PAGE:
Friends of Chamber Music
Belcea String Quartet
Ludwig van Beethoven: String Quartet No.7 in F major, Op.59 No.1(Rasumovsky) (10/28/09)
Also, Charley anticipates the Albers Trio's appearance at the Lakewood Cultural Center on January 21.
Gregor Piatigorsky: Variations on a Paganini Theme
Julie Albers, cello; Orion Weiss, piano
Artek 22 Track 9 14:18

In 1805 the Russian ambassador to the Viennese court, Andreas Kyrillovitch Razumovsky, commissioned Beethoven to write three string quartets. According to a later biographer, Razumovsky “lived in Vienna like a prince, encouraging art and science, surrounded by a luxurious library and other collections, and envied by all; what advantages accrued from all this to Russian affairs is another question.”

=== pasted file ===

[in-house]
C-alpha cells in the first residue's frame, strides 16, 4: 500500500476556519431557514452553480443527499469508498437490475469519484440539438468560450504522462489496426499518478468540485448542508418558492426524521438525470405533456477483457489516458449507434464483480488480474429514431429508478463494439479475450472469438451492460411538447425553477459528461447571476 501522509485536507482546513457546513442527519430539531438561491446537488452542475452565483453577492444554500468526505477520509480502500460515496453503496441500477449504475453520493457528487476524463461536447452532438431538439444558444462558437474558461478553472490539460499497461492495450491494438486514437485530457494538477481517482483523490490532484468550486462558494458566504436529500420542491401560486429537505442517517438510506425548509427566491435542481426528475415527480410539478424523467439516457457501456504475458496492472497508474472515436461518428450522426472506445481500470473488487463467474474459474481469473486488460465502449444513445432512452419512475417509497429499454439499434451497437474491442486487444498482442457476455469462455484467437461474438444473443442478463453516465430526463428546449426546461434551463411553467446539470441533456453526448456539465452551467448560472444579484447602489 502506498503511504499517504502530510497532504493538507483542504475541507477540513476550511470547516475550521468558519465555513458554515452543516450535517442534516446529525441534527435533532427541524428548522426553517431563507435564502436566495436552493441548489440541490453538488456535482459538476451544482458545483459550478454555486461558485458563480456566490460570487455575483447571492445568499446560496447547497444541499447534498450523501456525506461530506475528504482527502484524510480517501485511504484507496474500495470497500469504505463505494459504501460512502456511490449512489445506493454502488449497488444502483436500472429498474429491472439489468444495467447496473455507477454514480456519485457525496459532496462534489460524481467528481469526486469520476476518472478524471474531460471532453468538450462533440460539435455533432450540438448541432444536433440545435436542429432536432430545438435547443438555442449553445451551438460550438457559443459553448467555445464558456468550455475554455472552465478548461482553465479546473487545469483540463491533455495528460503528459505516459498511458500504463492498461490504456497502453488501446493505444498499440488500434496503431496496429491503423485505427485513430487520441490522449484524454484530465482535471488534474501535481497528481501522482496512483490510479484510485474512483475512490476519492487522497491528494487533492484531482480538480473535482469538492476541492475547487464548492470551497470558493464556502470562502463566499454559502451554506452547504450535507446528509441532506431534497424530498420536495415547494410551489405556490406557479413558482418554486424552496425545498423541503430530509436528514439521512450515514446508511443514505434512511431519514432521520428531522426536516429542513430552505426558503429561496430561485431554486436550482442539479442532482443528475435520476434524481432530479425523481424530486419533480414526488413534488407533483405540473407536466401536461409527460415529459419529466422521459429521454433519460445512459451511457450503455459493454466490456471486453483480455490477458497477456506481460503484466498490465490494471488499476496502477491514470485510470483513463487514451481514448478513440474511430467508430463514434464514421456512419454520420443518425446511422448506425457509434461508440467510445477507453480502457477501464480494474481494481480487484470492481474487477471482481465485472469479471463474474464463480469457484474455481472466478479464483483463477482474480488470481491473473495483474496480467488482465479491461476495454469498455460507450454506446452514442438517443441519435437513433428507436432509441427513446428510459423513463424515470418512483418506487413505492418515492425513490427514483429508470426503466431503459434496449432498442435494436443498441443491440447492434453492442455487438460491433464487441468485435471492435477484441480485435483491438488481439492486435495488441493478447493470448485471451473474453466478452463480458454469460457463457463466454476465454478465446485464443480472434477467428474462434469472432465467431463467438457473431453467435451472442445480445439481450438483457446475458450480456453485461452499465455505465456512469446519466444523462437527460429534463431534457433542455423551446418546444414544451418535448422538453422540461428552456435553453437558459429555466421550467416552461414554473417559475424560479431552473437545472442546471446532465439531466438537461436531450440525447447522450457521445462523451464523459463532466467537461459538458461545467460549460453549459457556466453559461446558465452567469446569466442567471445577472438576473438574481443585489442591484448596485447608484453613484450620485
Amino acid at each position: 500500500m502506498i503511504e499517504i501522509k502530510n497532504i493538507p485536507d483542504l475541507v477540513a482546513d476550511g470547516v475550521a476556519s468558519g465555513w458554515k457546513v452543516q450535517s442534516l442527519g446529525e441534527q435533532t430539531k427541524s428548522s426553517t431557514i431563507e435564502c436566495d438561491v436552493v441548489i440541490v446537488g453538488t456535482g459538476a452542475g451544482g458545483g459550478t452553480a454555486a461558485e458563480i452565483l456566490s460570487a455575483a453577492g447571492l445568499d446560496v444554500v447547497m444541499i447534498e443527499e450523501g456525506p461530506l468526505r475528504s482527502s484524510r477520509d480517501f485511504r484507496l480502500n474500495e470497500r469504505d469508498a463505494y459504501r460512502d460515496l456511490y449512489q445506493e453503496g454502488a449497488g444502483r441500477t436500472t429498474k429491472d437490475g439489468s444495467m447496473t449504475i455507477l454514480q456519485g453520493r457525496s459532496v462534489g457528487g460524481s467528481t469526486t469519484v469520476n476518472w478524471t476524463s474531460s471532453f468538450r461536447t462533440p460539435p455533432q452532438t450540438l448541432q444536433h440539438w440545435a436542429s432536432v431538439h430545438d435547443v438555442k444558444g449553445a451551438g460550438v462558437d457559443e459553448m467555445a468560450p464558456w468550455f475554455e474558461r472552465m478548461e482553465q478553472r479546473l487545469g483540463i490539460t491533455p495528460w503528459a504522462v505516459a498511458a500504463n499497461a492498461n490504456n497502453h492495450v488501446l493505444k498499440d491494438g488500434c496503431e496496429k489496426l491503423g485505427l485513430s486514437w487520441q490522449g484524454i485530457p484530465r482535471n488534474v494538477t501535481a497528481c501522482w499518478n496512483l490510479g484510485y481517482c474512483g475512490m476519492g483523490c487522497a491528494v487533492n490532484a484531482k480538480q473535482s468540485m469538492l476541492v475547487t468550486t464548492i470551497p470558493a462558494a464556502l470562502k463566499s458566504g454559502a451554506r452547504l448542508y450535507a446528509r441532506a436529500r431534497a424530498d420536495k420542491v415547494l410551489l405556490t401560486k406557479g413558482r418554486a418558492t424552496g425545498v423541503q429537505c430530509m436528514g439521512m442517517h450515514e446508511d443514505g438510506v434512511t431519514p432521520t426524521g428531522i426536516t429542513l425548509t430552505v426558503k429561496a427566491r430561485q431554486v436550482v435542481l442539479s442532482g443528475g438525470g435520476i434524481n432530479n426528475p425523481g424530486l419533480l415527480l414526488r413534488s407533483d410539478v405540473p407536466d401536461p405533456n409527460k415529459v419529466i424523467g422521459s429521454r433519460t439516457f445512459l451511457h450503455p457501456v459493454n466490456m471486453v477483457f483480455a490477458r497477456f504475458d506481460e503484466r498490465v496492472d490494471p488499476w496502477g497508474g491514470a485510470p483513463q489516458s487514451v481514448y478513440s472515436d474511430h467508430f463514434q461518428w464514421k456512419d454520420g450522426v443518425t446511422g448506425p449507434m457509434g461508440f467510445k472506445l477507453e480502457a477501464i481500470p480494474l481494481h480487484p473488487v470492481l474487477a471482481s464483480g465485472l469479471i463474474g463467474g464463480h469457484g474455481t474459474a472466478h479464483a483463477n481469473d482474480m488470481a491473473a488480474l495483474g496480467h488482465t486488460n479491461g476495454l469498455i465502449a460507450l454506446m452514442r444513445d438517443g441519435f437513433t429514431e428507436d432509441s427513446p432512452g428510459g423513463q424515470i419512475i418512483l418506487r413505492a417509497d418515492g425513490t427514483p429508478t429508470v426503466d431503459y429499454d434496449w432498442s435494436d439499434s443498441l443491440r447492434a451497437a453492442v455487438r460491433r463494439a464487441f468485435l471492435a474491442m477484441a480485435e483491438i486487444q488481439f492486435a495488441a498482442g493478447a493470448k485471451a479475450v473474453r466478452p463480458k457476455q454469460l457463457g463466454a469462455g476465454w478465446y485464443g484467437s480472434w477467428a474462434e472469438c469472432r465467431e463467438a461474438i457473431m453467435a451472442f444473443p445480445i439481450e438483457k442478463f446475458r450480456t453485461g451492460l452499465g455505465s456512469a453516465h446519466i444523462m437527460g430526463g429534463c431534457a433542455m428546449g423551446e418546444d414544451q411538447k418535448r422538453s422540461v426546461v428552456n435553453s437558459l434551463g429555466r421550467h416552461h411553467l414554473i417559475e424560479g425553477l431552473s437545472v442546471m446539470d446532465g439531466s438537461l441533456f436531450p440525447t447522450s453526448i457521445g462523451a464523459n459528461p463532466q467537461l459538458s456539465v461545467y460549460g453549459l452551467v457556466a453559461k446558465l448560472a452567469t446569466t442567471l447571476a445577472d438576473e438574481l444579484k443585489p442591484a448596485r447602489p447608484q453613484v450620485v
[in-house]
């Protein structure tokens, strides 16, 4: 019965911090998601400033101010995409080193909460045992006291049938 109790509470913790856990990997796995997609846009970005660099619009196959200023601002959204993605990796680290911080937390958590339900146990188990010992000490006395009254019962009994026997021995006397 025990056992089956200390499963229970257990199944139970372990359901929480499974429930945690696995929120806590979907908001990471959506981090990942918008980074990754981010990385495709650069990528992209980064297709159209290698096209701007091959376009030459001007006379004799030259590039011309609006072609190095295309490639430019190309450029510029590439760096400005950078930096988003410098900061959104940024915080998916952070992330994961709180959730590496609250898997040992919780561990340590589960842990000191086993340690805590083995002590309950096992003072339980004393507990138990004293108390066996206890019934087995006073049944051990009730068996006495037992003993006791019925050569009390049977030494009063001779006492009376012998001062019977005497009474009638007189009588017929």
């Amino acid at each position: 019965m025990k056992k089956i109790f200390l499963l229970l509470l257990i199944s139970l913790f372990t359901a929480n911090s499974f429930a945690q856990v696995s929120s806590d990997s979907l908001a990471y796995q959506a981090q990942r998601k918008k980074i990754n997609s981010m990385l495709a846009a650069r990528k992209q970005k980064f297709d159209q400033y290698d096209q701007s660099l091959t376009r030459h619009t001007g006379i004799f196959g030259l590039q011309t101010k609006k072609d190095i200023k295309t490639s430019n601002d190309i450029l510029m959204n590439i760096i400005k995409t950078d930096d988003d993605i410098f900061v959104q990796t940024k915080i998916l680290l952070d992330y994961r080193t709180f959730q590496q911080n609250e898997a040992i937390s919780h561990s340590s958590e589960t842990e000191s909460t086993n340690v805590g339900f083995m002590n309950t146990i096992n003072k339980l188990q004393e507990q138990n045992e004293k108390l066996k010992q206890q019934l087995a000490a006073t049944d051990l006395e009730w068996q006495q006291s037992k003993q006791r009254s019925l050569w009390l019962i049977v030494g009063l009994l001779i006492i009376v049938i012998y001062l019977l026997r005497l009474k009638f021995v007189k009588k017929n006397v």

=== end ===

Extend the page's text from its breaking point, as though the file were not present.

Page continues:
Accordingly, Beethoven’s Opus 59 Quartets are nicknamed the “Razumovsky Quartets,” with Russian themes incorporated into two of them. In his book on Beethoven’s string quartets, Joseph Kerman calls them “a trio of sharply characterized, consciously differentiated individuals.” The premieres of all three were given by Ignaz Schuppanzigh’s quartet in February, 1807.
Musicians, audiences and critics alike were impressed but mystified by the music. The violinist Felix Radicati wrote: “Beethoven, as the world says, and as I believe, is music-mad—-for these pieces are not music….I said to him that he surely did not consider these works to be music? To which he replied, ‘Oh, they are not for you, but for a later age!’”
One critic called them “deeply thought through and of excellent workmanship but not comprehensible to the public.” As late as 1821, the second quartet was called “important but…unpopular…bizarre.” In short, they were quite a departure from Beethoven’s earlier Opus 18 quartets.